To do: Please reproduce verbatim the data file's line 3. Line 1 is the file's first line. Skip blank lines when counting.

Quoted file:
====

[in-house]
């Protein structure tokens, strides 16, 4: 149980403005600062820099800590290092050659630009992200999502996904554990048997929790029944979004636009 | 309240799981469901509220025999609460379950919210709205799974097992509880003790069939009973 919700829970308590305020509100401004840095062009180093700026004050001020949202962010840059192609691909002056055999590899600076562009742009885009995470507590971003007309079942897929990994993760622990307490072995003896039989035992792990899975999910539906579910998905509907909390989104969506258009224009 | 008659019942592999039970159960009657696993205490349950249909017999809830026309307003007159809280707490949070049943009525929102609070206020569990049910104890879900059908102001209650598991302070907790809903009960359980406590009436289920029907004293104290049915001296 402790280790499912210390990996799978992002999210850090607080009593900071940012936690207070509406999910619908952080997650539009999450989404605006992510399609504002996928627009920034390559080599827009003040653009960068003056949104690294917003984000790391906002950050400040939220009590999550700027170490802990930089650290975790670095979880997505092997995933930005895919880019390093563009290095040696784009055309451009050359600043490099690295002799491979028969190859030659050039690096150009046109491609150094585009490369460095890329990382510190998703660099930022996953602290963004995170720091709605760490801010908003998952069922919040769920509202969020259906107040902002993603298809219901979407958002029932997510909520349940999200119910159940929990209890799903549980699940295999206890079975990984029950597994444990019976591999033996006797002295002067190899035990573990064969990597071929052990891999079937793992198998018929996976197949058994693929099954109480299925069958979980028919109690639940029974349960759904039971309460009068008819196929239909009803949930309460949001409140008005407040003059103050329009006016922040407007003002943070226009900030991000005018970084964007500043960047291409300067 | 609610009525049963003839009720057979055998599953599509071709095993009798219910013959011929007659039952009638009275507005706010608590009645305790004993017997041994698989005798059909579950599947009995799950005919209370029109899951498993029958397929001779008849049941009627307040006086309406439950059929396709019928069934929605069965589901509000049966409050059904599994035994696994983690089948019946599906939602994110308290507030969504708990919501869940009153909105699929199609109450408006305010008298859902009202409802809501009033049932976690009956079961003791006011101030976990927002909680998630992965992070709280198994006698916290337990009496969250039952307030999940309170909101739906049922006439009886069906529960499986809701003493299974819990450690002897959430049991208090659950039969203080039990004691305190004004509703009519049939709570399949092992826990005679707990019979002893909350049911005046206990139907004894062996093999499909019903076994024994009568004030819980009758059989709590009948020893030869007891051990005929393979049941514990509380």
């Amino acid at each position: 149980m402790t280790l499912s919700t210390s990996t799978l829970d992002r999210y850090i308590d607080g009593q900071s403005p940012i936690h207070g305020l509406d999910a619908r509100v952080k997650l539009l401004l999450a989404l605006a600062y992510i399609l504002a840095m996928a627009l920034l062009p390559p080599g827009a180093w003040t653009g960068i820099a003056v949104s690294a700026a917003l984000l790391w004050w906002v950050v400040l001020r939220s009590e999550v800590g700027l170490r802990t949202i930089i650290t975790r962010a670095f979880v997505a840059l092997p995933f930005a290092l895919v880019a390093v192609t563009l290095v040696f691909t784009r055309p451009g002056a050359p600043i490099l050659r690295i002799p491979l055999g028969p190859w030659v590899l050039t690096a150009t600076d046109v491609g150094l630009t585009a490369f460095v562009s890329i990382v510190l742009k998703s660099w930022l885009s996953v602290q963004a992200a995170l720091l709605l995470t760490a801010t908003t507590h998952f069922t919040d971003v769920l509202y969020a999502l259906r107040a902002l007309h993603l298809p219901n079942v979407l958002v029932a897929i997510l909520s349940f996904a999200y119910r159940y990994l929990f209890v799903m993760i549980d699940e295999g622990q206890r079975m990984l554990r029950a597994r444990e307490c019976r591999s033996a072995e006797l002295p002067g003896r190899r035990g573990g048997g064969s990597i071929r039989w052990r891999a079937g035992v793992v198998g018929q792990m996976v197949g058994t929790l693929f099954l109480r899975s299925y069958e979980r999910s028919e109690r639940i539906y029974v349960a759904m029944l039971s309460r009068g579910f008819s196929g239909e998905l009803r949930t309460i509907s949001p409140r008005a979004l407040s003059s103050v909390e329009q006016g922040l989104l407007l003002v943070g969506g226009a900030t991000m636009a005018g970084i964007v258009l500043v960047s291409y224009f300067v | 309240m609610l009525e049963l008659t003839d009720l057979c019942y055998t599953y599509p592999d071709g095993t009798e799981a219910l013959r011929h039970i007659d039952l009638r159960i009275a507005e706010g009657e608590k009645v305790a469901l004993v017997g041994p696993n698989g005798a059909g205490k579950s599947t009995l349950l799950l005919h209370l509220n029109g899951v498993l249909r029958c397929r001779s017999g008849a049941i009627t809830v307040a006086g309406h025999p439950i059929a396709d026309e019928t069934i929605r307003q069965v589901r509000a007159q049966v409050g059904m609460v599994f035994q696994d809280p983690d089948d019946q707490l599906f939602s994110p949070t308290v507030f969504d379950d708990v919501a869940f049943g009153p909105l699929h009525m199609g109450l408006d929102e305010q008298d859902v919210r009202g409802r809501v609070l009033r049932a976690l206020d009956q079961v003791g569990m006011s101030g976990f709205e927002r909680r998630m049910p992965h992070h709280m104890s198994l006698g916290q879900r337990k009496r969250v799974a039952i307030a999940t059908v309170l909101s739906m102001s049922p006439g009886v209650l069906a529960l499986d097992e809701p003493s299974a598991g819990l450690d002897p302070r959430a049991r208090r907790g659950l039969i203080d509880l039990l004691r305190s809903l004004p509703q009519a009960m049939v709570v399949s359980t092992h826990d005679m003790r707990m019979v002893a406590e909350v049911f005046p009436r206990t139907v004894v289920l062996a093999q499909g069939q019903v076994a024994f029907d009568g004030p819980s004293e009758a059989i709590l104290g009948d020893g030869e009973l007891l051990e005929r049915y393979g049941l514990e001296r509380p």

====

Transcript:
């Amino acid at each position: 149980m402790t280790l499912s919700t210390s990996t799978l829970d992002r999210y850090i308590d607080g009593q900071s403005p940012i936690h207070g305020l509406d999910a619908r509100v952080k997650l539009l401004l999450a989404l605006a600062y992510i399609l504002a840095m996928a627009l920034l062009p390559p080599g827009a180093w003040t653009g960068i820099a003056v949104s690294a700026a917003l984000l790391w004050w906002v950050v400040l001020r939220s009590e999550v800590g700027l170490r802990t949202i930089i650290t975790r962010a670095f979880v997505a840059l092997p995933f930005a290092l895919v880019a390093v192609t563009l290095v040696f691909t784009r055309p451009g002056a050359p600043i490099l050659r690295i002799p491979l055999g028969p190859w030659v590899l050039t690096a150009t600076d046109v491609g150094l630009t585009a490369f460095v562009s890329i990382v510190l742009k998703s660099w930022l885009s996953v602290q963004a992200a995170l720091l709605l995470t760490a801010t908003t507590h998952f069922t919040d971003v769920l509202y969020a999502l259906r107040a902002l007309h993603l298809p219901n079942v979407l958002v029932a897929i997510l909520s349940f996904a999200y119910r159940y990994l929990f209890v799903m993760i549980d699940e295999g622990q206890r079975m990984l554990r029950a597994r444990e307490c019976r591999s033996a072995e006797l002295p002067g003896r190899r035990g573990g048997g064969s990597i071929r039989w052990r891999a079937g035992v793992v198998g018929q792990m996976v197949g058994t929790l693929f099954l109480r899975s299925y069958e979980r999910s028919e109690r639940i539906y029974v349960a759904m029944l039971s309460r009068g579910f008819s196929g239909e998905l009803r949930t309460i509907s949001p409140r008005a979004l407040s003059s103050v909390e329009q006016g922040l989104l407007l003002v943070g969506g226009a900030t991000m636009a005018g970084i964007v258009l500043v960047s291409y224009f300067v | 309240m609610l009525e049963l008659t003839d009720l057979c019942y055998t599953y599509p592999d071709g095993t009798e799981a219910l013959r011929h039970i007659d039952l009638r159960i009275a507005e706010g009657e608590k009645v305790a469901l004993v017997g041994p696993n698989g005798a059909g205490k579950s599947t009995l349950l799950l005919h209370l509220n029109g899951v498993l249909r029958c397929r001779s017999g008849a049941i009627t809830v307040a006086g309406h025999p439950i059929a396709d026309e019928t069934i929605r307003q069965v589901r509000a007159q049966v409050g059904m609460v599994f035994q696994d809280p983690d089948d019946q707490l599906f939602s994110p949070t308290v507030f969504d379950d708990v919501a869940f049943g009153p909105l699929h009525m199609g109450l408006d929102e305010q008298d859902v919210r009202g409802r809501v609070l009033r049932a976690l206020d009956q079961v003791g569990m006011s101030g976990f709205e927002r909680r998630m049910p992965h992070h709280m104890s198994l006698g916290q879900r337990k009496r969250v799974a039952i307030a999940t059908v309170l909101s739906m102001s049922p006439g009886v209650l069906a529960l499986d097992e809701p003493s299974a598991g819990l450690d002897p302070r959430a049991r208090r907790g659950l039969i203080d509880l039990l004691r305190s809903l004004p509703q009519a009960m049939v709570v399949s359980t092992h826990d005679m003790r707990m019979v002893a406590e909350v049911f005046p009436r206990t139907v004894v289920l062996a093999q499909g069939q019903v076994a024994f029907d009568g004030p819980s004293e009758a059989i709590l104290g009948d020893g030869e009973l007891l051990e005929r049915y393979g049941l514990e001296r509380p």